the esteem of her country. And it was at the banks of Tilbury that she met man-to-man with her
troops atop a white horse “like a true warrior”, as was her majesty’s normal fashion, to have
them rise and defeat the enemy- Spain (“The Spanish Armada”). It was here on the banks of
Tilbury that she would test their esteem and capability against the number one strength in the
world.
In her speech, the queen thrived on the use of diction to motivate her men to go into
battle and to solidify their belief that war was necessary to deflect the fatal harm that would be
brought on by the enemy. She begins her speech by referring to her fighting citizens as “loving
people” who must “commit themselves to England by defending it from “treachery” (Tudor).
Approaching them on a personal and thoughtful level, she urges them to unite as one to defend
England at all costs. This commitment is necessary in order to assure that Spain’s evil does not
come to harm the innocent. She continues to pass on an urgency to fight back by saying the
enemies are “tyrants” who “dare to invade” the borders of her “realm” (Tudor). Spain is given
an image of monsters that will pillage and violate the citizens of England, turning their perfect
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country of tranquility into a hellish pandemonium. A terrible image of the enemy such as this
would magnify the soldiers’ intensity to defend England, but not just for the country as a power,
but for the protection of their own homes and families. To put aside any doubt or fear that may
be conflicting her pawns, she remind them of the “virtue, “valor”, and “victory” for “God” that
shall await them in the end (Tudor). Battle becomes a competition for glory and honor that
transcends any golden trophy, which would make their sacrifice honorable and righteous and
holy. Those who may suffer or die in battle will know that their legacy will go on and that they
made the ultimate sacrifice for the security and peace of their nation. Although a woman handing
down the commands of war to her men, she does so full-heartedly and with great strength. Using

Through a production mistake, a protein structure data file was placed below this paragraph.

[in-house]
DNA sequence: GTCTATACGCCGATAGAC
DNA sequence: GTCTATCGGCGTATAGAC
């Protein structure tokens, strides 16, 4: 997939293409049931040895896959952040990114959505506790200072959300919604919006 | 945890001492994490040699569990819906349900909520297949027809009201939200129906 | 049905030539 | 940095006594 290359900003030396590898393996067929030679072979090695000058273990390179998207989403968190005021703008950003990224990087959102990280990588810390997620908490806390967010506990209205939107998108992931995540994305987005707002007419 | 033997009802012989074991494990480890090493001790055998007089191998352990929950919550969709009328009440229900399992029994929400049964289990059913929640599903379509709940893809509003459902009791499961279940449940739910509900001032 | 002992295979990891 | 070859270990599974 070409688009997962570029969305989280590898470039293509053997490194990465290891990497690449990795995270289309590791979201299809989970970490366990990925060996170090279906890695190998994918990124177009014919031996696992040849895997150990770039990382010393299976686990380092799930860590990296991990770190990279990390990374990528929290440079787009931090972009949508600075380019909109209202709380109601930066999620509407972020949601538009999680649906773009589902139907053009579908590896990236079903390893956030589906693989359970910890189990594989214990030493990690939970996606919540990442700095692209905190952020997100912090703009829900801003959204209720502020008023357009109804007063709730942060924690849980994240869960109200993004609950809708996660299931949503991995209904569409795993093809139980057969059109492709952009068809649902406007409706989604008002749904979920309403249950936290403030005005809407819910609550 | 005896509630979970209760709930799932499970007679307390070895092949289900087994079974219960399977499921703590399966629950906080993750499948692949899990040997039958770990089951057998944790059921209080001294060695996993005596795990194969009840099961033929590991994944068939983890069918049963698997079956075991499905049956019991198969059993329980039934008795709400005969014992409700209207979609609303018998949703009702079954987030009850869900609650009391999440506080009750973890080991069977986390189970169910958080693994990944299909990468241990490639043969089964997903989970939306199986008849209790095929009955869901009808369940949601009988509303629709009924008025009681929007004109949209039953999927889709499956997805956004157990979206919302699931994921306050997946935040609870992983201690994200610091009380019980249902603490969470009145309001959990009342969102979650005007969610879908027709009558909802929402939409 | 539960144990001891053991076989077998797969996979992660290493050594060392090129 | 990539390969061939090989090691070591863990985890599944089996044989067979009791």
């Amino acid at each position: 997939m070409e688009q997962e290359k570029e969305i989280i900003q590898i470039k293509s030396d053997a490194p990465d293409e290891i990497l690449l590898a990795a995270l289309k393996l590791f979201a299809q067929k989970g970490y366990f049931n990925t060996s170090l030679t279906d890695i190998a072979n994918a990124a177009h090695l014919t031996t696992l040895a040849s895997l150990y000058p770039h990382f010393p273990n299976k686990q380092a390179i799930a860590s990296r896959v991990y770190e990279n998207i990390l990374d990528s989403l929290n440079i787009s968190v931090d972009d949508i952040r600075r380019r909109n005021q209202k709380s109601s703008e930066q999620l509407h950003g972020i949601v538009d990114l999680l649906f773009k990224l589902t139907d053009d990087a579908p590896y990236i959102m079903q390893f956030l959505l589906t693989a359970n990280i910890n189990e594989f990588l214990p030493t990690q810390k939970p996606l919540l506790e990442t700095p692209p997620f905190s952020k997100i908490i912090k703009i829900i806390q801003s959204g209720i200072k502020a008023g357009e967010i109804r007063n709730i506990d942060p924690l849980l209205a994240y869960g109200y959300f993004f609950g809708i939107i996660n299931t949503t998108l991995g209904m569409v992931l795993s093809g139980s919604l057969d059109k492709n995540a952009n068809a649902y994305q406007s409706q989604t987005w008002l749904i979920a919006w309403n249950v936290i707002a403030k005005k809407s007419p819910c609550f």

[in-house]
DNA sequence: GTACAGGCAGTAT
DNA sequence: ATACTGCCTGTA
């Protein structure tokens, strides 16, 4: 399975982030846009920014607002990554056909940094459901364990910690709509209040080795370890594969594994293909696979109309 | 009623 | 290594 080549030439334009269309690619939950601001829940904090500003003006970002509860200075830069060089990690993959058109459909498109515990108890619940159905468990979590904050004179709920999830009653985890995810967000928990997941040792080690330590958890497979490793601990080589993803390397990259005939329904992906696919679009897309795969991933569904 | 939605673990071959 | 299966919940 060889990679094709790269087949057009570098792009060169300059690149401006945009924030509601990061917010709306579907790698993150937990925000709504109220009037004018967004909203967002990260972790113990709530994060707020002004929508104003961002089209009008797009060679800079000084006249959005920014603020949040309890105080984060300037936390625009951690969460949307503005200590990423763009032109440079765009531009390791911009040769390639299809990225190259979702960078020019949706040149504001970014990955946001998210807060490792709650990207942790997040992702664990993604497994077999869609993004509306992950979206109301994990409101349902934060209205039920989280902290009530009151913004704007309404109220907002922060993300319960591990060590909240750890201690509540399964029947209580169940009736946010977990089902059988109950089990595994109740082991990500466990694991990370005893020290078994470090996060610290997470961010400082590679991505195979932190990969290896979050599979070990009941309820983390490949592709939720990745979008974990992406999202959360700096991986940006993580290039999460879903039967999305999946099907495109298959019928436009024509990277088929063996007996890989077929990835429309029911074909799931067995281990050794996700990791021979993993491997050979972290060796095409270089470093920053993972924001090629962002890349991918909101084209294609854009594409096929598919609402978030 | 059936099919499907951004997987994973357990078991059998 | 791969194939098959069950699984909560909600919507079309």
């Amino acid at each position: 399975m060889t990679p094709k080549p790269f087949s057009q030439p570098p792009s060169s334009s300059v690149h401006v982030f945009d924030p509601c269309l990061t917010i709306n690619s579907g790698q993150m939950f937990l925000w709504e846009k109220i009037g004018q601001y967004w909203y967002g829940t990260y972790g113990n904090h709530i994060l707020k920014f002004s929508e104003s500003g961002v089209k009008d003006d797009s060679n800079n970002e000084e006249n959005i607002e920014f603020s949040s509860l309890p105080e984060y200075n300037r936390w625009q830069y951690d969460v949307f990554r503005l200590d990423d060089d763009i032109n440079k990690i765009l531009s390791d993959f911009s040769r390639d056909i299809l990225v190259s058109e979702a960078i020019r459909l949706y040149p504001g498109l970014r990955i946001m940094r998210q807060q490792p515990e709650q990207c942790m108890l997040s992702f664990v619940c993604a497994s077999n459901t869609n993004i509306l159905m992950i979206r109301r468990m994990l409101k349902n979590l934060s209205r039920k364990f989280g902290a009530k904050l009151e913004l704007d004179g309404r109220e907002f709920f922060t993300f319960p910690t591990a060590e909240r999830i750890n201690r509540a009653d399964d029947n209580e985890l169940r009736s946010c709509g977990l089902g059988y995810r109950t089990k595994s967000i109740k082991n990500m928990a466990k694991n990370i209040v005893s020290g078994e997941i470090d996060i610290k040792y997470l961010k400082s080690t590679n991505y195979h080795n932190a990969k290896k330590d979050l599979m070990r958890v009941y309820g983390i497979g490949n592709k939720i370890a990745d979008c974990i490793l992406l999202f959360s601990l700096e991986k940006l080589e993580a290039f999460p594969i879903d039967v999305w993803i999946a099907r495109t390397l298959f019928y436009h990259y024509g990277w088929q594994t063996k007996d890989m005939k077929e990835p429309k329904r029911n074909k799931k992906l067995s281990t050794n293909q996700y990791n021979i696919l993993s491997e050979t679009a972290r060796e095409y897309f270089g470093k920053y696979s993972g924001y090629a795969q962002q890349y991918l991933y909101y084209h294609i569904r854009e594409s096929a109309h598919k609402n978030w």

her iron fists and velvet gloves, the queen of England pushes and inspires her men to take on the
challenge of defending what is righteous against that which is baneful. And to Spain’s surprise,
she did.
Some believe it was God working on their side, but nonetheless, the queen of a small and
unwealthy country was triumphant over the largest and wealthiest country in the world. Despite
it being very costly and putting England in a tad of an economical depression, England held a
thanksgiving service at St. Paul’s Cathedral for deliverance (“Elizabeth I”, “The Spanish
Armada”). The Queen wanted to personally thank God for their victory, which was partially due
to the storms that buffeted and worked against the armada, giving England more time to prepare
and the advantage to attack! She believed the storm to be the work of a Protestant God and
exclaimed, “God bless you my people!” where upon her loyal subjects called out a thousand
blessings upon her (“The Spanish Armada”). For Spain, the “failure of the Armada shattered the
image of the invincibility of Spanish arms”, and many Spaniards never saw home again (Adams,
“The Spanish Armada”).
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Indeed it was England’s day and the day evolved into one of the greatest countries in the
world. Queen Elizabeth I, as the last Tudor and with her country’s pride her strength, moved
forward to make her 45 year reign the “most glorious in English history” (“Elizabeth I”). She
established the Protestant Church of England and established a compromise between Roman
Catholics and Protestants, probably saving England from future religious wars (“Elizabeth I”).
She graciously invited the Golden Age to prosper with art, music, poetry, drama, and introduced
the world and future to William Shakespeare. She, Queen Elizabeth I, was one of the world’s
greatest leaders. Riding on a white horse, when most queens would be carried in a carriage, she
showed the world, and those more powerful than she, that with passion, a sense of purpose, a
bending to God’s will, and a “heart and stomach of a King”, anyone, even a mere woman, could
bestride giants in one’s life to mere conquests.
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Works Cited Page
Adams, Simon. “The Spanish Armada.” BBC. 17 Feb. 2011. Web. 1 May 2014.
Cole, Ethan. “What Divides Catholics and Protestants?” The Christian Post. 18 Apr. 2008. Web.
1 May 2014.
“Elizabeth I”. The British Monarch. 2009. Web. 3 May 2014.
“The Spanish Armada”. Elizabeth I. Web. 1 May 2014.
Tudor, Elizabeth. “Speech to the Troops at Tilbury.” Luminarium. 2003. Web. 7 May 2014.